How to Build a Tech Startup with Zero Tech Experience

How to Build a Tech Startup with Zero Tech Experience 1152 768 James Knight

Here’s a myth buster: tech startups are rarely tech companies.

After working with tech startups for over ten years, I’ve learned most don’t have tech founders or tech executives on day 1 or day even 180. 

If you want to start a tech company, your non-technical background has nothing to do with it.

Believe it or not, tech startups are no longer about building tech from scratch. 

As a non-technical founder, you can leverage tech adjacent, tech advisors, open AIs and APIs, or take the tech off the shelf to bring your idea to life much faster—without diluting your equity against a full-time tech executive. 

It’s all about saving costs and executing things faster: A basic mantra for startup success.

Starting a tech startup with no tech experience isn’t a made-up story. Be sure to read to the end for a recent real-life success story.

Table of Contents:

You Don’t Need Tech Experience For a Tech Startup

OK, you might not be the type to code your way to building a million-dollar tech startup. But you’re not the only one.

A 2014 study conducted in NYC by Endeavor revealed— ⅔ of tech startups are launched by founders without computer science or STEM-related backgrounds.

The significant stakes in the startup environment, whether you are a founder with tech experience or not, are big.

Every startup must turn into a profitable one or be acquired before it burns out.

A startup must address an inefficiency or issue that currently exists. This could be why effective leadership involves a blend of technical and business skills, which can come from a small group (Jobs and Wozniak) or a single person (Bezos).

“I’m not a tech guy. I’m looking at the technology with the eyes of my customers, normal people’s eyes.” – Jack Ma, Co-founder of Alibaba Group

Many tech companies without tech-savvy founders or Stanford graduates have managed to run massive tech giants.

Melody McCloskey, who founded StyleSeat; Michael Dell, the visionary behind Dell; Sean Rad, one of the co-founders of Tinder; and Steve Jobs, who founded Apple, built amazing tech products without former tech education. 

You can, too.

In this article, I will show you how to start a tech startup as a non-technical founder.

You Don’t Need a CTO to Start a Tech Startup

You’re building a tech startup, so you should be ready to invest heavily in tech, right? Bringing in a Chief Technical Officer (CTO) surely makes sense.

However, you must determine if you have the scale for a CTO to manage. Will you enjoy driving an additional role when your CTO has little to do in your early-stage startup?

But, if you are working with the right developers, freelancers, or the right kind of agency— who will not use your naivete and lack of experience or lies and obfuscates— you can make it happen.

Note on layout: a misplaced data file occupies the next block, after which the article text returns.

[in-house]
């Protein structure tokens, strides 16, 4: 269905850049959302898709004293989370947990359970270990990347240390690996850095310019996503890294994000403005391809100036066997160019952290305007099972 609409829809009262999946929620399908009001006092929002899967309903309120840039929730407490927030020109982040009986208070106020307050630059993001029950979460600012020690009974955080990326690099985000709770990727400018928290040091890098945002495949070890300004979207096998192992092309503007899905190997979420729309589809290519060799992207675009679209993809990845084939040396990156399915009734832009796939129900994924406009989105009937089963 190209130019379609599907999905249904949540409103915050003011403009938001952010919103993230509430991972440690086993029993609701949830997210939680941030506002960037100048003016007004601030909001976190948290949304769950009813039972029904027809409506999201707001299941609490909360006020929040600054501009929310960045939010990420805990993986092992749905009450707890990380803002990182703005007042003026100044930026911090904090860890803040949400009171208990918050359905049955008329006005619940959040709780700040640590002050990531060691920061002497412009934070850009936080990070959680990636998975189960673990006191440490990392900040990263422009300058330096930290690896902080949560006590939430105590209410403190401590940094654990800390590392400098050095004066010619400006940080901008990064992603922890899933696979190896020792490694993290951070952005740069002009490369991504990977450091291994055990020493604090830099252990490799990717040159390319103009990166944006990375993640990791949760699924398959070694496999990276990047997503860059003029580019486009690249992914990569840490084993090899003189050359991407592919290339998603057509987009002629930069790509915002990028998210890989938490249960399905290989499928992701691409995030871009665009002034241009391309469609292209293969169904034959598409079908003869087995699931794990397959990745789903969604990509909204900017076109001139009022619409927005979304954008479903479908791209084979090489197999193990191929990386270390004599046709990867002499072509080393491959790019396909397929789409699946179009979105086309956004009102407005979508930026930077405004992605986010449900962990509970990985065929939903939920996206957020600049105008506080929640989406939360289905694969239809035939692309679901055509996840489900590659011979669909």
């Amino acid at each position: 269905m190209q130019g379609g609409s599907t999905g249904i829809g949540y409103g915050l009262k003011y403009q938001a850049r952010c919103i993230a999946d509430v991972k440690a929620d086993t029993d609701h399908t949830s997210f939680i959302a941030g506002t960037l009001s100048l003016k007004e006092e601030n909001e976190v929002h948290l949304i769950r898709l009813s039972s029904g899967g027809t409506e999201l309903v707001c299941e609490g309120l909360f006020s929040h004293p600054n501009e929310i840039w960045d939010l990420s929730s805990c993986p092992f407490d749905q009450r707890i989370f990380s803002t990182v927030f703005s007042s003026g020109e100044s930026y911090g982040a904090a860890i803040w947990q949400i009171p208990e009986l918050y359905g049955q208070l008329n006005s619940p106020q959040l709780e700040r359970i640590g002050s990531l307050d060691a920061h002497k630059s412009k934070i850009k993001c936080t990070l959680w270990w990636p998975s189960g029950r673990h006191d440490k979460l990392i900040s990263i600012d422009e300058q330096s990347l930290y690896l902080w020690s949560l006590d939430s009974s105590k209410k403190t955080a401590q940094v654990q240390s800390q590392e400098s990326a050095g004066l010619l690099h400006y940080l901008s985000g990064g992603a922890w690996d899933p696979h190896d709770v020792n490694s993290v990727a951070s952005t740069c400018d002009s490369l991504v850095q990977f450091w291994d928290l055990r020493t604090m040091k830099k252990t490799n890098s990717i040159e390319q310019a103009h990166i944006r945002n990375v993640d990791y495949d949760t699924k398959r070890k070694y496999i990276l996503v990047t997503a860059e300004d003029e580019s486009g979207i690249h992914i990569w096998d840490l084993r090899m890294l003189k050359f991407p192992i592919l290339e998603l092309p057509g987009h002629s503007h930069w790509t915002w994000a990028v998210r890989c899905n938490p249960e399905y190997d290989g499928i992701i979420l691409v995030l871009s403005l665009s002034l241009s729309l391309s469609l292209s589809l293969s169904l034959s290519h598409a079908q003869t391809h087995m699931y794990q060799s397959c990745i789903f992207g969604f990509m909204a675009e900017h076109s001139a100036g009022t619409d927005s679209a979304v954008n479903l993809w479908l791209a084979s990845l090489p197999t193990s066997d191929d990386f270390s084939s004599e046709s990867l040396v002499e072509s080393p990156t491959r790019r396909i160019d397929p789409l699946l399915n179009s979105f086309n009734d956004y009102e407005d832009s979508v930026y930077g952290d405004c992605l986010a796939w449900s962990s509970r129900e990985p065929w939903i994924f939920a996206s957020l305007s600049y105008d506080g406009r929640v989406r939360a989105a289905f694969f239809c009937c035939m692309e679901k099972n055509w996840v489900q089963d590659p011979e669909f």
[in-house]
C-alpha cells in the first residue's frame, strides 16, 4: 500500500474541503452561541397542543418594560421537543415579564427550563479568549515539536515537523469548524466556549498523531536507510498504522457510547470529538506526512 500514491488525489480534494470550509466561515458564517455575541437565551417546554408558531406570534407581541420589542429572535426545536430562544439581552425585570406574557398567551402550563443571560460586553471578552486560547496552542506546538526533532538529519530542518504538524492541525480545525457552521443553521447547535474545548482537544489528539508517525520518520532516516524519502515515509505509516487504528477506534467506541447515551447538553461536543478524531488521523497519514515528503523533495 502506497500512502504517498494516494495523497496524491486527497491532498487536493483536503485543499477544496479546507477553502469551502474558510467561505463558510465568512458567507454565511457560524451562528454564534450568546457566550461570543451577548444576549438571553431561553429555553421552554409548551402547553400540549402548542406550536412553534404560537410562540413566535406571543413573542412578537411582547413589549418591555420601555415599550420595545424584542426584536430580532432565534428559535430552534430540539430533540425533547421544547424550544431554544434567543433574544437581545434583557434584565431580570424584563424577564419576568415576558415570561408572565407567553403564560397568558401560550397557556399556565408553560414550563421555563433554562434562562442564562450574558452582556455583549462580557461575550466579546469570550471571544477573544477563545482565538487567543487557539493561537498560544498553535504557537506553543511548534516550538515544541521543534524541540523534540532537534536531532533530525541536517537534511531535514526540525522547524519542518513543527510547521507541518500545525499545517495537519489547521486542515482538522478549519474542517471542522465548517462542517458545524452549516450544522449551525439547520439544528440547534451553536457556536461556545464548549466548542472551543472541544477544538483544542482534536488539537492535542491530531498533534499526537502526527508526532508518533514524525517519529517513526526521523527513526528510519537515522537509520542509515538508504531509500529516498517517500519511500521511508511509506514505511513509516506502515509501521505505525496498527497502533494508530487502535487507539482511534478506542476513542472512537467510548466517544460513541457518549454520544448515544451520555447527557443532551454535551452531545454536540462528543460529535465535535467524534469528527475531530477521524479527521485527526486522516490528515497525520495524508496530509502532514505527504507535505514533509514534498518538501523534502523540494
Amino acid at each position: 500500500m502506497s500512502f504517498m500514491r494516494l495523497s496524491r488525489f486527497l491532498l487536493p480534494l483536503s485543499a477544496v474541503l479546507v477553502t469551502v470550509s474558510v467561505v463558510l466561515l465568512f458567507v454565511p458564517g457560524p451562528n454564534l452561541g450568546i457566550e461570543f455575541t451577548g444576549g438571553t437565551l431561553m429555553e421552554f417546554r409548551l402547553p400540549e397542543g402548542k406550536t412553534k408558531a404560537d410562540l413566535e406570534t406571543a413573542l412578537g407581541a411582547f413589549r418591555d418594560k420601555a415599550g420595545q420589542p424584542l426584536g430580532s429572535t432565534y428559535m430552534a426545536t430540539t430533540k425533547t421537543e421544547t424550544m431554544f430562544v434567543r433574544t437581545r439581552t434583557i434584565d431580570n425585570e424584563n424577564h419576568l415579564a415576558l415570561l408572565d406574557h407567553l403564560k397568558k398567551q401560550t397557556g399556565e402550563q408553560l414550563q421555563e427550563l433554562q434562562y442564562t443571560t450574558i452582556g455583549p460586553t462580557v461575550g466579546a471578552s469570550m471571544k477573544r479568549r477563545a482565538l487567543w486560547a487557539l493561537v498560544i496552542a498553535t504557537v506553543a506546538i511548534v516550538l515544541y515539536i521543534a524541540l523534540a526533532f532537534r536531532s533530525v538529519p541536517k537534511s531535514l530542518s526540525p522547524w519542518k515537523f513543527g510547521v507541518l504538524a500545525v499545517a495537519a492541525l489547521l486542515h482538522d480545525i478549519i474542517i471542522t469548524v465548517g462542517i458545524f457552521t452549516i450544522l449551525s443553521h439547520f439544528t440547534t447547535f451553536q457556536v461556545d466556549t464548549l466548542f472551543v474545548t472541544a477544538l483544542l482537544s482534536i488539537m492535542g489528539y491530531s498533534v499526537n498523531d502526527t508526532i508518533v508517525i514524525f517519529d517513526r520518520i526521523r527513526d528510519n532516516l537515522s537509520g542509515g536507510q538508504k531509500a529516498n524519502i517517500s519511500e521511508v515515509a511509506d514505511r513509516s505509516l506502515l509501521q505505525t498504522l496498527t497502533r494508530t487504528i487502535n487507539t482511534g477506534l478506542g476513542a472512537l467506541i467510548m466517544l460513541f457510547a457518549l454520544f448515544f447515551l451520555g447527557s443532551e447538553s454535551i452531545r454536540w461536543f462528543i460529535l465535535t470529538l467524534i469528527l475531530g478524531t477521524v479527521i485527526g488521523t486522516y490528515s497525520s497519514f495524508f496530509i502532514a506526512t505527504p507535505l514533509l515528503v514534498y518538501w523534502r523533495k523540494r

Side note: Even if you’re using tech adjacent, open sources and APIs to build yourself a tech product. You will need massive help in customization and implementation. That costs money and time. 

Here’s the caveat: Even with a technical co-founder, you’ll likely need technical execution support. The person you want to be in your long-term tech executive seat might not be the same person who can scrap together a bunch of different technologies at day zero. 

For the execution, you will require full-time hires, contractors, freelancers, or an agency. This can be tricky and time-consuming. Here is some help.

Hiring Developers and Freelancers For a Tech Startup

Finding the right tech support as a non-technical founder can be challenging. Here are a few ways to make it easier for your tech startup.

Use Trusted Sites To Find Talent

You can find talented developers online using trusted sites like Upwork, Linkedin, and Fiverr. Take the time to read reviews, check ratings, and verify the credentials of candidates.

Communicate Your Project Needs

Outline the scope of your project needs to potential talent. Explain the goals, deliverables, timeline, and necessary technologies or skills. It’s good to know about your desired tech here—more on this as you read on.

Request Proof of Work and Expertise

Always ask candidates for more information about their previous experience as a programmer—and request samples of their work, such as code snippets, project documentation, or links to previous projects they’ve contributed to. 

Set a Clear Budget

Agree on a project budget or hourly rate before the job begins. It sets clear expectations, reduces potential misunderstandings, and helps in budget management and legal protection.  

A Non-Tech Background is a Good Thing

Success often asks for a non-linear route. Many blame Complexity Theory for the success of many startups. 

This might explain why Airbnb didn’t originate from seasoned hotel professionals—and why not all tech companies are founded by computer scientists. 

Instead, they usually have fresh (newbie) perceptiveness. Let’s look at some examples.


In October 2007, Airbnb was started by Brian Chesky and Joe Gebbia. Both were graduates in industrial and graphic design. They initiated Airbnb by placing an air mattress in their living room and changing it into an impromptu bed and breakfast.

The third co-founder, Nathan, a tech guy, joined in February 2008. 

But by 2009, the weekly revenue of Airbnb shrank to $200. Investors typically seek companies exhibiting exponential hockey stick-type growth. And according to co-founder Joe Gebbia, the company had a horizontal drumstick graph. The company was definitely on the edge. 

One afternoon, the Airbnb team with Paul Graham, the co-founder of Y Combinator, searched into their site’s data to figure out why things were not working.

After hours of investigation, Gebbia noticed a common thread among the 40 listings: subpar photos. With this info, the three-person team flew to New York, observed all the customer listing properties, and upgraded amateur shots to captivating high-resolution images.